B.C. homeowners are being urged to take steps to prepare for the possibility of a flood by moving equipment and other assets to higher ground. (J.R. Rardon)
‘Entire province faces risk’: B.C. citizens urged to prepare for above-average spring flooding

Larger-than-normal melting snowpack poses a threat to the province as warmer weather touches down

Vancouver-based Doubleview Gold Corp. is developing claims in an area north of Telegraph Creek that occupies an important place in Tahltan oral histories, said Chad Norman Day, president of the Tahltan Central Government. (THE CANADIAN PRESS/HO)
B.C. Indigenous nation opposes mineral exploration in culturally sensitive area

There’s “no way” the Tahltan would ever support a mine there, says Chad Norman Day, president of its central government

Cannabis bought in British Columbia (Ashley Wadhwani/Black Press Media)
Is it time to start thinking about greener ways to package cannabis?

Packaging suppliers are still figuring eco-friendly and affordable packaging options that fit the mandates of Cannabis Regulations

Stz’uminus Elder George Harris, Ladysmith Mayor Aaron Stone, and Stz’uminus Chief Roxanne Harris opened the ceremony. (Cole Schisler photo)
Symbolic red dresses rehung along B.C. highway after vandals tore them down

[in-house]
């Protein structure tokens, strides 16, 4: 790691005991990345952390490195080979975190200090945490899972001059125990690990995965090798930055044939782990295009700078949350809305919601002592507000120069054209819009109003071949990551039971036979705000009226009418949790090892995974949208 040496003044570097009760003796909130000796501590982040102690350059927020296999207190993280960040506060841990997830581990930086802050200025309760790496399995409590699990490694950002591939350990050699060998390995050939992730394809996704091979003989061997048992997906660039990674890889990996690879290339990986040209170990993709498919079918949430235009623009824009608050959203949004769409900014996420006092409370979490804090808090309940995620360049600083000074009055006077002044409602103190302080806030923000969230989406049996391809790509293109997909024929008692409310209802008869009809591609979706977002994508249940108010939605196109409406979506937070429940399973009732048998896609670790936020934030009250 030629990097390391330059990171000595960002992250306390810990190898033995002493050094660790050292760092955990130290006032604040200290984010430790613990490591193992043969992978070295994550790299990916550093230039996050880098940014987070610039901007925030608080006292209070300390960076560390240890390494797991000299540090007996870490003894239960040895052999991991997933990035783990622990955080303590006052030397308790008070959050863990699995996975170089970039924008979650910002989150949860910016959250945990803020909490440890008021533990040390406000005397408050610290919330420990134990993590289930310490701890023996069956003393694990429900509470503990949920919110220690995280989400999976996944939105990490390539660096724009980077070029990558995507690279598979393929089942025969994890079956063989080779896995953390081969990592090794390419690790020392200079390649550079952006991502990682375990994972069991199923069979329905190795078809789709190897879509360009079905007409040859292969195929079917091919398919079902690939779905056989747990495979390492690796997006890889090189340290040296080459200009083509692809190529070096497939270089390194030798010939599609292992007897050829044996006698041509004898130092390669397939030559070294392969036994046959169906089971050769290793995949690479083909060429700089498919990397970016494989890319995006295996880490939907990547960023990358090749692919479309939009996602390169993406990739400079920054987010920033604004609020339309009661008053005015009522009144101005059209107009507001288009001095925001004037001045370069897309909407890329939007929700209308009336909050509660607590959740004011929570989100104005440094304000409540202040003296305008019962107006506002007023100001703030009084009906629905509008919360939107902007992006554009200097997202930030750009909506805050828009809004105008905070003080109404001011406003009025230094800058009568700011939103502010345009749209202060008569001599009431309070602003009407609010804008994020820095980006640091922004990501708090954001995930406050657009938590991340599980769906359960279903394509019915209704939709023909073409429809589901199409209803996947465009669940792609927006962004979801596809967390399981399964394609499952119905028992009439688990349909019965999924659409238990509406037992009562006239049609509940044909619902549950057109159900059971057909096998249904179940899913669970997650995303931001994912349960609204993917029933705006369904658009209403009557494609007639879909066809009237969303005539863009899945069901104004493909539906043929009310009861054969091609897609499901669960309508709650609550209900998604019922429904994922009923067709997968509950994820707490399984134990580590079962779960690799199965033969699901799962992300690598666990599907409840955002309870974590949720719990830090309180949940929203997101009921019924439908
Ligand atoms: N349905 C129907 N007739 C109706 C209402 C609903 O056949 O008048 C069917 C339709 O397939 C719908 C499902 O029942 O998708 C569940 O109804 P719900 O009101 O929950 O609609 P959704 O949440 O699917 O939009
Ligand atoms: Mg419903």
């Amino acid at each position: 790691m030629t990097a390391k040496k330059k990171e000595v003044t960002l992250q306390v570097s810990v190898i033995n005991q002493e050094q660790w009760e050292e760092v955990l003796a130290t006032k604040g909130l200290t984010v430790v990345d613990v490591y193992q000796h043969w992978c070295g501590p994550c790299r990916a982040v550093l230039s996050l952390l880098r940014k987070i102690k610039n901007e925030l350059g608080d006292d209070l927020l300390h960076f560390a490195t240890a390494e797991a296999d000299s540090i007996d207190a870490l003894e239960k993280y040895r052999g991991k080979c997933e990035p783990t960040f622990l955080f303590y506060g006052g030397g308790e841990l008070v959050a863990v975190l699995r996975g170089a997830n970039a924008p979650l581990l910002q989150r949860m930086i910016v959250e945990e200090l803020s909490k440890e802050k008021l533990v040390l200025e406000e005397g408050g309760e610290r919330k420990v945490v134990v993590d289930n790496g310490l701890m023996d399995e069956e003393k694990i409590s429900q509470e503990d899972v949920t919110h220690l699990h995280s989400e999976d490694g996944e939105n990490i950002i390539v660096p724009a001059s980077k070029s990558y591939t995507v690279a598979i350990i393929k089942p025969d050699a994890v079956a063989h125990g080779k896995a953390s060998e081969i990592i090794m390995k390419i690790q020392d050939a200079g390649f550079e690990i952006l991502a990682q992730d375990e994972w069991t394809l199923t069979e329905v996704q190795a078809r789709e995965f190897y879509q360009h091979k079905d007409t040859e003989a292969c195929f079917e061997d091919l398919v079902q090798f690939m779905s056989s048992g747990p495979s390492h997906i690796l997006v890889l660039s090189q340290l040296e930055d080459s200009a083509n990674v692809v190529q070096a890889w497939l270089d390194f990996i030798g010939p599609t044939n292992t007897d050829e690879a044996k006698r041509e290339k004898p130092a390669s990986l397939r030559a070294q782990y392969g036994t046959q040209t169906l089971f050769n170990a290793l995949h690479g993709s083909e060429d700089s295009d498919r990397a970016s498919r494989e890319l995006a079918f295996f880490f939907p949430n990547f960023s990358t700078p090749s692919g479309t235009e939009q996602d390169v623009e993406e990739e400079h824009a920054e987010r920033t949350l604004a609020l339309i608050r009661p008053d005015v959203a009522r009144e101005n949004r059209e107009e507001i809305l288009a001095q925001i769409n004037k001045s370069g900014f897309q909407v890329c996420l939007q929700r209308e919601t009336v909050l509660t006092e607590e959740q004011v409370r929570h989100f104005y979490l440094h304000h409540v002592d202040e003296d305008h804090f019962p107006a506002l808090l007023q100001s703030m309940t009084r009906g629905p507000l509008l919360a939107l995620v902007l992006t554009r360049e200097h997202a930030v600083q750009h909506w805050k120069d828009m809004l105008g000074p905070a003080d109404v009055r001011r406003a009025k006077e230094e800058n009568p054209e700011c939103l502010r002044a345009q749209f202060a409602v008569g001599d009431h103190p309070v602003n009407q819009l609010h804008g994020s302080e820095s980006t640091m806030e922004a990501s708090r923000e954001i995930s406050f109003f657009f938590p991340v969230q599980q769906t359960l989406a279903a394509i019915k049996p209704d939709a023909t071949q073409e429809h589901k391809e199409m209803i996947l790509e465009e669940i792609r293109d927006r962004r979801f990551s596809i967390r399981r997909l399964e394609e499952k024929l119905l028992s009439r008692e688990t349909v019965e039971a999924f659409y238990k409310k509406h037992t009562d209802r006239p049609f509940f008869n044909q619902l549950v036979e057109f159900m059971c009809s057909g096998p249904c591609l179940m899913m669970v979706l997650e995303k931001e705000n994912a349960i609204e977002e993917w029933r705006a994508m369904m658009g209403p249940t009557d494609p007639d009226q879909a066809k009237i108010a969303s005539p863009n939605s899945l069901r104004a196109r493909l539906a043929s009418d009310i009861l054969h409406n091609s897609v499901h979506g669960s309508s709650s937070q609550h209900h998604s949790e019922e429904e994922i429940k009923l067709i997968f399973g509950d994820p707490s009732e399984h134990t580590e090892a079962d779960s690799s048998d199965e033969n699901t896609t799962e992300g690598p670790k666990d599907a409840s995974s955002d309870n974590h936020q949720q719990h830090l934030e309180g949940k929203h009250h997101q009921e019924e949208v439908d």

Leaders from Stz’uminus First Nation and the Town of Ladysmith hung new dresses on Sat. April 17

A Western toadlet crosses the centre line of Elk View Road in Chilliwack on Aug. 26, 2010. A tunnel underneath the road has since been installed to help them migrate cross the road. Saturday, April 24 is Save the Frogs Day. (Jenna Hauck/ Progress File)
Unofficial holidays: Here’s what people are celebrating for the week of April 18 to 24

Save the Frogs Day, Love Your Thighs Day and Scream Day are all coming up this week

Local carpenter Tyler Bohn embarked on a quest to create the East Sooke Treehouse, after seeing people build similar structures on a Discovery Channel show. (East Sooke Treehouse Facebook photo)
PHOTOS: B.C. carpenter builds fort inspired by TV’s ‘Treehouse Masters’

The whimsical structure features a wooden walking path, a loft, kitchen – and is now listed on Airbnb

The Attorney General’s Ministry says certain disputes may now be resolved through either a tribunal or the court system, pending its appeal of a B.C. Supreme Court decision that reduced the tribunal’s jurisdiction. (AP Photo/Mark J. Terrill)
Court of Appeal grants partial stay in ruling on B.C. auto injuries

B.C. trial lawyers challenged legislation brought in to cap minor injury awards and move smaller court disputes to the Civil Resolution Tribunal

Most Read